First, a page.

Sunken aircraft carrier USS Lexington located after 76 years

The wreck of one of the first US Navy aircraft carriers has been located on the floor of the Coral Sea, 500 miles off the eastern coast of Australia.

The USS Lexington was discovered 3,000 meters (about two miles) below the surface by the expedition crew of research vessel (R/V) Petrel on March 4 – 76 years after she sunk during the Battle of the Coral Sea.

“To pay tribute to the USS Lexington and the brave men that served on her is an honor,” said billionaire and Microsoft co-founder Paul Allen. “As Americans, all of us owe a debt of gratitude to everyone who served and who continue to serve our country for their courage, persistence and sacrifice.”

As one of the first U.S. aircraft carriers ever built, the Lexington became known as “Lady Lex” and went down with 35 aircraft on board.

“Lexington was on our priority list because she was one of the capital ships that was lost during WWII,” said Robert Kraft, director of subsea operations for Allen. “Based on geography, time of year and other factors, I work with Paul Allen to determine what missions to pursue. We’ve been planning to locate the Lexington for about six months and it came together nicely.”

The USS Lexington was originally commissioned as a battlecruiser but was launched as an aircraft carrier in 1925. She took part in the Battle of the Coral Sea (May 4-8, 1942) along with the USS Yorktown against three Japanese carriers. This was the first carrier versus carrier battle in history and was the first time Japanese forces suffered a permanent setback in its advances on New Guinea and Australia. However, the US lost the Lexington and 216 of its distinguished crew.

The Lexington had been hit by multiple torpedoes and bombs on May 8 but it was a secondary explosion causing uncontrolled fires that finally warranted the call to abandon ship. The USS Phelps delivered the final torpedoes that sank the crippled Lady Lex, the first US aircraft carrier casualty in history. With other US ships standing by, 2,770 crewmen and officers were rescued, including the captain and his dog Wags, the ships ever-present mascot.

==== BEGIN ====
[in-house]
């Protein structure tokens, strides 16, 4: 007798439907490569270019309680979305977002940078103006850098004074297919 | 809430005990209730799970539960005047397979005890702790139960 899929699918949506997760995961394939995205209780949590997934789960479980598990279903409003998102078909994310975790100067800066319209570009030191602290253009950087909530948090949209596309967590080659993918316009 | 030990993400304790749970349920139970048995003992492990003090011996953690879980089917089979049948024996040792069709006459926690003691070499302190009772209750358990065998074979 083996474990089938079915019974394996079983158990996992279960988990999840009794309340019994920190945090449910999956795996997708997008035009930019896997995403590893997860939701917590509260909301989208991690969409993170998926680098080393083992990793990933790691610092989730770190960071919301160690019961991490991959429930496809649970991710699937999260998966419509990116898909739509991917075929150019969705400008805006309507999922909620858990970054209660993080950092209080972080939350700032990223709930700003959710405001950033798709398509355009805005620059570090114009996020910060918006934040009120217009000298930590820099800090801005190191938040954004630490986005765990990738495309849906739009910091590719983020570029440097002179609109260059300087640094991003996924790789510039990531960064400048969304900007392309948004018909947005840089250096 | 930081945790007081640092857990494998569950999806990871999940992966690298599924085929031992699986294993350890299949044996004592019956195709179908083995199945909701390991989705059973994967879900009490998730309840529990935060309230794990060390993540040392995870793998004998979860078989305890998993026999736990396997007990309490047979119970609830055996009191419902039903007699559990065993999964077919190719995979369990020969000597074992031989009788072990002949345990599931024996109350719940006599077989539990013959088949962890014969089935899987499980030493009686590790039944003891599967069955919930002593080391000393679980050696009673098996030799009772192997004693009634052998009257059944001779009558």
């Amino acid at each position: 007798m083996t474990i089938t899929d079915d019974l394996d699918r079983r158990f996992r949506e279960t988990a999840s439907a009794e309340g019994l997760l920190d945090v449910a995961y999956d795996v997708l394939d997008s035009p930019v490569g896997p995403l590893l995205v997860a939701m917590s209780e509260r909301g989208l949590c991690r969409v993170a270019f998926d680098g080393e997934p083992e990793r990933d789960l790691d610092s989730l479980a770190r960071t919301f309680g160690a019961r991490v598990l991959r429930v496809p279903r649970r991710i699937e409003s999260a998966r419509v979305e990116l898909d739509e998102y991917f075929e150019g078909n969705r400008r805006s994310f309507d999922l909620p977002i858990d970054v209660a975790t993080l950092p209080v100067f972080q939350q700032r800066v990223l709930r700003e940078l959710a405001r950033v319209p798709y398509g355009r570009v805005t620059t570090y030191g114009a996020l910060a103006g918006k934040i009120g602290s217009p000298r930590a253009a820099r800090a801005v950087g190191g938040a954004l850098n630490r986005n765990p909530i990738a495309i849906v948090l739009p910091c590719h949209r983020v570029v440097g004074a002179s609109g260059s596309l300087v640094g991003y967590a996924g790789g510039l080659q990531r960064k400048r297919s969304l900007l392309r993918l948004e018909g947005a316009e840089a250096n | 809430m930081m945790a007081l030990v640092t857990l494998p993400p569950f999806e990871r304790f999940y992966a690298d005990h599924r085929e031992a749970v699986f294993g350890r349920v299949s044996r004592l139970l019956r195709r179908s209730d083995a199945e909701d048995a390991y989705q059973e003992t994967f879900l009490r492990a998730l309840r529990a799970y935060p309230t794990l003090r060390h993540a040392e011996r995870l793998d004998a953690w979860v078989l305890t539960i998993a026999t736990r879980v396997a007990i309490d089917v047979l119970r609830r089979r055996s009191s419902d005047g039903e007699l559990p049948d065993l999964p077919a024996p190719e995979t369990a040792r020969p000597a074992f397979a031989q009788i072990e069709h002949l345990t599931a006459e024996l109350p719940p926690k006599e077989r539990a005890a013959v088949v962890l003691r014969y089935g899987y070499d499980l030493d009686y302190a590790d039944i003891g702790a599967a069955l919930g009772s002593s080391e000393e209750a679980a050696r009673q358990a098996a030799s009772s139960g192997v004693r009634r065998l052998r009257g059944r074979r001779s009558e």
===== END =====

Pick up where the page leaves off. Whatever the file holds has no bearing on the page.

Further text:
During the Battle of the Coral Sea the Japanese navy sank USS Lexington (CV-2), USS Sims (DD-409), and USS Neosho (AO-23), and damaged the USS Yorktown. The Japanese lost one light carrier (Shōhō) and suffered significant damage to a fleet carrier (Shōkaku).

“As the son of a survivor of the USS Lexington, I offer my congratulations to Paul Allen and the expedition crew of Research Vessel (R/V) Petrel for locating the “Lady Lex,” sunk nearly 76 years ago at the Battle of Coral Sea,” said Navy Adm. Harry B. Harris Jr., head of the US Pacific Command. “We honor the valor and sacrifice of the “Lady Lex’s” sailors — all those Americans who fought in World War II — by continuing to secure the freedoms they won for all of us.”

Based on some initial success with his M/Y Octopus, Allen acquired and retrofitted the 250-foot R/V Petrel with  subsea equipment capable of diving to 6,000 meters (or three and a half miles). Since its deployment in early 2017, the ship was active in several missions in the Philippine Sea before its transition to the Coral Sea off the Australian Coast.

Allen-led expeditions have also resulted in the discovery of the USS Indianapolis (August 2017), USS Ward (November 2017), USS Astoria (February 2015), Japanese battleship Musashi (March 2015) and the Italian WWII destroyer Artigliere (March 2017). Allen’s expedition team was permanently transferred to the newly acquired and retrofitted R/V Petrel in 2016 with a specific mission around research, exploration and survey of historic warships and other important artifacts.

Two Douglas TBD-1 Devastators resting on top of each other. Photo: Navigea Ltd.

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